Air Canada Boeing 767-300

Air Canada Boeing 767-300

As a new year approaches, we say good bye to a hard year for the airline industry. Having to redefine itself with new fees, cut flights, and a few bankruptcies, we wonder what will 2009 bring the airline business?

Most economists think this recession will not be short-term. With people having less money, most likely that means they will have less trips and vacations. Companies will be looking at other non-flying meeting options and many government jobs have already put a freeze on non-essential travel.

Right now airlines are able to survive this recession because of the low price of oil. If airlines are able to cut costs, keep their fees, have low oil prices, and have the recession lift in 2009, it could be one of their best years. Of course, these are all a lot of “ifs” and already consumers are getting annoyed that fees are still up with oil prices down.

Another big obstacle that airlines might face are employee relations. As more and more airlines farm out their labor and force employees to re-negotiate their contracts — will more strikes loom and cause huge loses for airlines?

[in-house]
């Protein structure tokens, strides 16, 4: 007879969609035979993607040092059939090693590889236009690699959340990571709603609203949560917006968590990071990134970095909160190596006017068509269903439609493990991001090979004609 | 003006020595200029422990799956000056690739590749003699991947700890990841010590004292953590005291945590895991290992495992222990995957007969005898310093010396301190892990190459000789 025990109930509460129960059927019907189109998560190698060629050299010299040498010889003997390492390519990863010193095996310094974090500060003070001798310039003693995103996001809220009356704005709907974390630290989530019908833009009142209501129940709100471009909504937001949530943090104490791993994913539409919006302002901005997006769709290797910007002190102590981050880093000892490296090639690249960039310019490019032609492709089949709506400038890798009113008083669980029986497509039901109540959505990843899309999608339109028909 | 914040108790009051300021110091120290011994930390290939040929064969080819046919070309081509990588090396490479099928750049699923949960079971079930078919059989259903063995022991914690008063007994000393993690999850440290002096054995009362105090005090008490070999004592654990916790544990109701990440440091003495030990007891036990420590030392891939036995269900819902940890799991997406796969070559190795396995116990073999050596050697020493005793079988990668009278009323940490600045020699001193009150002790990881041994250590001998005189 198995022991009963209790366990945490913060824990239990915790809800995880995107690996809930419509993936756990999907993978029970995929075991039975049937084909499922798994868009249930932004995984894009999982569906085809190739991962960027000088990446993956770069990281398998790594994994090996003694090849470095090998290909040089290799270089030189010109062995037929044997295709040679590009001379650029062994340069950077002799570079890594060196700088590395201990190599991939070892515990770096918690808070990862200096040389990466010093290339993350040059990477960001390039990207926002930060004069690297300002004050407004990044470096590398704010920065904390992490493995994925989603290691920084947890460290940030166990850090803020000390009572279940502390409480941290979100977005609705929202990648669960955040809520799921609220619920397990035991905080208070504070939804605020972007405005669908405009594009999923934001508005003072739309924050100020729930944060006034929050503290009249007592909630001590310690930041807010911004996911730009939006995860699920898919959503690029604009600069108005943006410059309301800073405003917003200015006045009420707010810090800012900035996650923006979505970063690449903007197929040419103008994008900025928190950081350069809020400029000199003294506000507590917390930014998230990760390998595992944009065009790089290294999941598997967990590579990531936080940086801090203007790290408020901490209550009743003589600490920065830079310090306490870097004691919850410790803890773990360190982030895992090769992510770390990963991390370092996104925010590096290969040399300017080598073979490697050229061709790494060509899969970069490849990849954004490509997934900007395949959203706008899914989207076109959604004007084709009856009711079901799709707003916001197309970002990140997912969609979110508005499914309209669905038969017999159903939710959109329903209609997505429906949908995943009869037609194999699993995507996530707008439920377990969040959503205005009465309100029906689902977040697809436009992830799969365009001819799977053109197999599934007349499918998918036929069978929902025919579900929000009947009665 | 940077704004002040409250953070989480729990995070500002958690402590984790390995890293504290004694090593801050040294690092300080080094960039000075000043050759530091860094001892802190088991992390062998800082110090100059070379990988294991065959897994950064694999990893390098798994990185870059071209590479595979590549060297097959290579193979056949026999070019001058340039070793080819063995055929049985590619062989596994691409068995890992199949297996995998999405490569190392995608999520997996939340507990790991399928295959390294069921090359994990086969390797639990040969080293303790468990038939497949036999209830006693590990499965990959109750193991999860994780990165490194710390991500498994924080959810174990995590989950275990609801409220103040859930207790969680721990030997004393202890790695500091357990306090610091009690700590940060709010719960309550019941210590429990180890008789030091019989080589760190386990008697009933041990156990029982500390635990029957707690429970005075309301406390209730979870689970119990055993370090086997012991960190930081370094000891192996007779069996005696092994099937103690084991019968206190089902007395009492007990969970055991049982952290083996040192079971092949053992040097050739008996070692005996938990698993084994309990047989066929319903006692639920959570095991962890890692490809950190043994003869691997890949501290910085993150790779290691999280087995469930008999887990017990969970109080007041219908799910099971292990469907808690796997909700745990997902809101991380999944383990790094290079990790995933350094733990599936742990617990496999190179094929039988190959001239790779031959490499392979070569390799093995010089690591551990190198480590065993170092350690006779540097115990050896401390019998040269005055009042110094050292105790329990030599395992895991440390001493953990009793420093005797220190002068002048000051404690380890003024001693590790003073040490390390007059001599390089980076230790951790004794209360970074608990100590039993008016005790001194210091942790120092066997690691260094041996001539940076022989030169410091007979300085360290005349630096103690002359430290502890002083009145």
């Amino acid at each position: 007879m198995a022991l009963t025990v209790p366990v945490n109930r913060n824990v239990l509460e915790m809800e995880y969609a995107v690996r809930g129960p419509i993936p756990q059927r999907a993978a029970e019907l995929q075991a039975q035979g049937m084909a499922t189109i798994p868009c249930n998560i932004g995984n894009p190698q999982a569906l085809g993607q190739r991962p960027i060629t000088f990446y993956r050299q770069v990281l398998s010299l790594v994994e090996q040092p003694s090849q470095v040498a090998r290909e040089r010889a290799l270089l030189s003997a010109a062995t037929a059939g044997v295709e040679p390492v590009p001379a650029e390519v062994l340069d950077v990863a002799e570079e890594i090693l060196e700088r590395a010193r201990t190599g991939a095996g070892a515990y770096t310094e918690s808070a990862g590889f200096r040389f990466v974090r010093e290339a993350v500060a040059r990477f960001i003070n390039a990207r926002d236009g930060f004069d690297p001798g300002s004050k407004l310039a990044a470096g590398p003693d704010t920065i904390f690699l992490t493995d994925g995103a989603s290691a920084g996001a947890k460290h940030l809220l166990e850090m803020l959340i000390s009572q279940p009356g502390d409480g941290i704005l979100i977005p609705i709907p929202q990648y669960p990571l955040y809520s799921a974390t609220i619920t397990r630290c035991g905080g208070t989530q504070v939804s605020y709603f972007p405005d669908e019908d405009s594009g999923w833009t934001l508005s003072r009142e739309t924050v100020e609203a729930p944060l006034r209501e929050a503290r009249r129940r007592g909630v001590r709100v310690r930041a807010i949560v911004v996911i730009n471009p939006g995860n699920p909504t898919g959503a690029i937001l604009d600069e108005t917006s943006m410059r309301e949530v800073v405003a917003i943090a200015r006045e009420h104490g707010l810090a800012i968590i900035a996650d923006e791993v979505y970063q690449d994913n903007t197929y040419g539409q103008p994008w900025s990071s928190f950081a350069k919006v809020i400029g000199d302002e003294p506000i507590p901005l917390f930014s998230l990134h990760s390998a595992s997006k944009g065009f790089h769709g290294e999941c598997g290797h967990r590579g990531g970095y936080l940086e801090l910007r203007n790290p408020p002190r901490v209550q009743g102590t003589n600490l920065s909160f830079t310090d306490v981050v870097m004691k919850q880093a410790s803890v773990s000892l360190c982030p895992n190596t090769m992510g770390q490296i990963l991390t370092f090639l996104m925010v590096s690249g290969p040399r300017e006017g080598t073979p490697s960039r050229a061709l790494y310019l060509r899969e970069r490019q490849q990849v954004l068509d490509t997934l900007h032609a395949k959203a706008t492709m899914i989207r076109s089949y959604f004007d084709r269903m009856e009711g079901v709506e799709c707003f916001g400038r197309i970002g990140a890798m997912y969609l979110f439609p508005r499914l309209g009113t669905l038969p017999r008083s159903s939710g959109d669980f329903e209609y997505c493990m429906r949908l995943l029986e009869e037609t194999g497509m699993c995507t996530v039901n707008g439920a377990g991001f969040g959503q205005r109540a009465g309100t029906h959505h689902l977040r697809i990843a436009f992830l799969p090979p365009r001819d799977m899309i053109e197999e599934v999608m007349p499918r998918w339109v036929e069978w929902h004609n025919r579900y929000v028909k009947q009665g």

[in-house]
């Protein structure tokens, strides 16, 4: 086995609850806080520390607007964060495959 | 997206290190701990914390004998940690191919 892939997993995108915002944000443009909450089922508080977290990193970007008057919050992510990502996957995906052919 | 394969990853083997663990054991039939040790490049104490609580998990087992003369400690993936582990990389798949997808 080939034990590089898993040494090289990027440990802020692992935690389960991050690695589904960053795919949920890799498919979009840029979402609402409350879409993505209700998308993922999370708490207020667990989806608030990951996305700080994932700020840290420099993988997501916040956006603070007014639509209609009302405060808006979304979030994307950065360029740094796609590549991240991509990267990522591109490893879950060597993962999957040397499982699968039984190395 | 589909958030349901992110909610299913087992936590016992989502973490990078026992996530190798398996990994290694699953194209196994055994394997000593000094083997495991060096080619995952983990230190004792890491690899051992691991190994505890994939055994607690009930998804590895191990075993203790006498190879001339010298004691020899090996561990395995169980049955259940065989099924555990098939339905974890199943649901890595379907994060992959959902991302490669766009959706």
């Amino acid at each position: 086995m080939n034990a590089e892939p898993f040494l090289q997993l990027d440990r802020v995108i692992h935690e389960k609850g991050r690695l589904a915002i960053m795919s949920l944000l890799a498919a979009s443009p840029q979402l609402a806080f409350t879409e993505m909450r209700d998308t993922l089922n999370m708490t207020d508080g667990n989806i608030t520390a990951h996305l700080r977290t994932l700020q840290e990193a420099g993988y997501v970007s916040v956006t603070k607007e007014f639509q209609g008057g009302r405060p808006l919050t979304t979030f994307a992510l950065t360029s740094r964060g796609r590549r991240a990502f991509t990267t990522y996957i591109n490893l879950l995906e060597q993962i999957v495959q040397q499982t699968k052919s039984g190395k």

No matter what happens, I think the airline industry has proven itself and in one form or another it will not only survive, but thrive. We can only hope for the best!

Image: caribb

EDITOR-IN-CHIEF & FOUNDER - SEATTLE, WA. David has written, consulted, and presented on multiple topics relating to airlines and travel since 2008. He has been quoted and written for a number of news organizations, including BBC, CNN, NBC News, Bloomberg, and others. He is passionate about sharing the complexities, the benefits, and the fun stuff of the airline business. Email me:
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